Biting: Could my baby have weaned?

I have been breastfeeding my 10-month-old daughter and we had a very satisfying nursing relationship until a week ago when all of a sudden she started biting me -- as soon as she latches on. She just won't no matter how firmly I tell her to. She has not nursed since that first time I told her to stop. To complicate matters, I am prone to plugged ducts and the breastpump doesn't help much. Could my daughter have weaned herself abruptly?


Debbi Donovan

Debbi Donovan is a Board Certified Lactation Consultant, as well as a retired La Leche League Leader. For more than a decade, Debbi... Read more

Sometimes when a baby is teething she bites on anything that comes her way (including your breast, unfortunately.) While it is true that most babies bite toward the end of a feed, some babies do use their teeth at other times. This is not a sign of weaning, though it does sometimes end up that way. It is natural to yell or scream if you have been bitten in such a sensitive area. Even the calmest mothers may not be able to help themselves. Biting hurts! Sometimes a sensitive baby will go on a "nursing strike" when this happens and refuse to nurse (or bite down again when put to breast). Maybe this was the case in your situation.

As far as your tendency toward plugged ducts, it can be a problem if your baby weans abruptly. Though it may be too late in your case, generally I would advise expressing your milk when your breasts feel uncomfortable, even though your baby has weaned. This is especially important in women who are prone to mastitis or plugged ducts.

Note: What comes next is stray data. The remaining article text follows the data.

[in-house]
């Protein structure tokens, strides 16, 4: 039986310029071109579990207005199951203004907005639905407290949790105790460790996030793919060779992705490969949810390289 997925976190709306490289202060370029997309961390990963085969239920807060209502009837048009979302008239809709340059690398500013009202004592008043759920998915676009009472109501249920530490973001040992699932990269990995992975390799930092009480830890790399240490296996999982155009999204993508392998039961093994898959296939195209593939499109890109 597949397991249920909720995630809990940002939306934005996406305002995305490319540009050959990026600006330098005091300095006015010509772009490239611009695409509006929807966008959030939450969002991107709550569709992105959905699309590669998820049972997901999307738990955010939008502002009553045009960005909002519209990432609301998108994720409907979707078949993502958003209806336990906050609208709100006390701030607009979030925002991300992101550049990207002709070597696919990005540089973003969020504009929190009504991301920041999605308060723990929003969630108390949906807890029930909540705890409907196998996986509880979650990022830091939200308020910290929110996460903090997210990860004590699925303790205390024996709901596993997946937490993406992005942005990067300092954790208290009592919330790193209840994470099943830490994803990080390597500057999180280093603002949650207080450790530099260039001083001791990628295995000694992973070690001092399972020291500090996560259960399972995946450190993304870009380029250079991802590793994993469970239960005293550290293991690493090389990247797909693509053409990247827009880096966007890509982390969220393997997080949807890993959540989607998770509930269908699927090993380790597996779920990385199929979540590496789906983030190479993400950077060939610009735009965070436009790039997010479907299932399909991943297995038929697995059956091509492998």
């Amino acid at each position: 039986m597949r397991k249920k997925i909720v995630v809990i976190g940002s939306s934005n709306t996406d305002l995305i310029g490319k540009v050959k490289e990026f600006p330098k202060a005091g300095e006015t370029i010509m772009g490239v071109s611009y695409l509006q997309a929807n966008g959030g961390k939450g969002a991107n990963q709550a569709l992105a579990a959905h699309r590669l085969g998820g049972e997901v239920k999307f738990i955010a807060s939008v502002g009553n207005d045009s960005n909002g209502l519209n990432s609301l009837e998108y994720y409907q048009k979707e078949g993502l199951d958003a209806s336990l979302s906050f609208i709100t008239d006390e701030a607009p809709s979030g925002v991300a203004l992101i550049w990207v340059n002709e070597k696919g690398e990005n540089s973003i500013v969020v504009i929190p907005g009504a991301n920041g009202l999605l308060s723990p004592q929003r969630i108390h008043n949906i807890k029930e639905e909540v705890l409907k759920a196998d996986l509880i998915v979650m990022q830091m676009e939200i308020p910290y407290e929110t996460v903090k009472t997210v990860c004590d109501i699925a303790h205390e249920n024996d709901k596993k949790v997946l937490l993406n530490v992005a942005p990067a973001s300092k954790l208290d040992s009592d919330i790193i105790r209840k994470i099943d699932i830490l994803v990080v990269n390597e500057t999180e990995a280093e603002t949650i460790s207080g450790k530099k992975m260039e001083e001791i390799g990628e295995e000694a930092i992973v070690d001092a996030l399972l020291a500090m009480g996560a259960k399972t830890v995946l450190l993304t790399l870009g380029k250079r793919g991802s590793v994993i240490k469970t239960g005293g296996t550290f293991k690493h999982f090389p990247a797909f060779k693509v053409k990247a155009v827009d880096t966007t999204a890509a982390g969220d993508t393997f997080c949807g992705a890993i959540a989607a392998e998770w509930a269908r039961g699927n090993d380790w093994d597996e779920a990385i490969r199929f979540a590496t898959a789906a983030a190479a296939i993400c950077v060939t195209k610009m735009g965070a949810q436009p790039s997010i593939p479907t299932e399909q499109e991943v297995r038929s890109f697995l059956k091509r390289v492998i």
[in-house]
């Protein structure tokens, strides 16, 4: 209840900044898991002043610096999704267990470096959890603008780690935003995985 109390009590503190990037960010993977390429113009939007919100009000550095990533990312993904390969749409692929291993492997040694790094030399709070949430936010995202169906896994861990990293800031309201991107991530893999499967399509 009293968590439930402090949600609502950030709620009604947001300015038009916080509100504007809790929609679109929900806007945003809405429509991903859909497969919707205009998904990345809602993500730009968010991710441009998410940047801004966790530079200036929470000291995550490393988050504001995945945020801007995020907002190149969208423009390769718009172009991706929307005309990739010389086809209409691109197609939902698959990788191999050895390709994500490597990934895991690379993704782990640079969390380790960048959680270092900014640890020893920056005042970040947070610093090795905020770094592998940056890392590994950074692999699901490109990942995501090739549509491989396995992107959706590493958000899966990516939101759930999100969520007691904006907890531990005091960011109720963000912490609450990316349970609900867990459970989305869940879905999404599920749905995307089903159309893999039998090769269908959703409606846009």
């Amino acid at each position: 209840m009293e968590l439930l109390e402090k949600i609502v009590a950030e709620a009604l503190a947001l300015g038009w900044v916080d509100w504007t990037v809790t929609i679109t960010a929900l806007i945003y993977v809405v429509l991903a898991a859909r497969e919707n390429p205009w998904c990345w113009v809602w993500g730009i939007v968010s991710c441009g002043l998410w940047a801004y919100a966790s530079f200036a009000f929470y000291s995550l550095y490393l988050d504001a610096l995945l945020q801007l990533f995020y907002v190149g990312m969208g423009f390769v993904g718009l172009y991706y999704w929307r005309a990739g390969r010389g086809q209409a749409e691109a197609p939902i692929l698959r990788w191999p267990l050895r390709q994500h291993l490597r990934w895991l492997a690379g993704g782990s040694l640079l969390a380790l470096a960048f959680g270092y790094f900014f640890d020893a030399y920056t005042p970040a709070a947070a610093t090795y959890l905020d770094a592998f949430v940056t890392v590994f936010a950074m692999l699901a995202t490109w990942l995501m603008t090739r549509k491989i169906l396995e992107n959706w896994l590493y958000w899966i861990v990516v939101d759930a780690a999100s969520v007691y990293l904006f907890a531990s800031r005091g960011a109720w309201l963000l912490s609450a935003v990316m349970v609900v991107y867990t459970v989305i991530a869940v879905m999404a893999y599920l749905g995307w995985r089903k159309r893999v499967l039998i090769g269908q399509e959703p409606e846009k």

The idea is to decrease stimulation to your breasts gradually (even if your baby didn't plan it that way.) The first day you might need to express quite a lot, but each day, if you listen to your body, you should find the amount decreasing until you no longer need to express any milk.

If your baby has weaned and you are still very uncomfortable and are experiencing any flu-like symptoms, fever, or see any redness on your breasts, it is very important to be promptly evaluated by your Health Care Provider. You may have developed a case of mastitis, and if so, you will need treatment even if your baby has stopped nursing.

Since your baby is under one year of age, if she has totally weaned from your breast, it is very important you talk with her Health Care Provider about breastmilk alternatives. Milk is still a very important part of her diet at this age. Most breastfed babies of this age are weaned to a cup, rather than a bottle.

If your baby did indeed wean during this time, please don't blame yourself. It is normal to feel sad if your baby weaned before you were really ready for the breastfeeding relationship to end. Weaning does change your relationship, and that change can be a bit scary. But this is not the end of your closeness by any means. Weaning is a new beginning. You and your baby are developing new ways of interacting with one another. It's an exciting time, though a time of transition for you both. Substitute lots of cuddling and loving for the times you spent nursing. It will do you both a lot of good!

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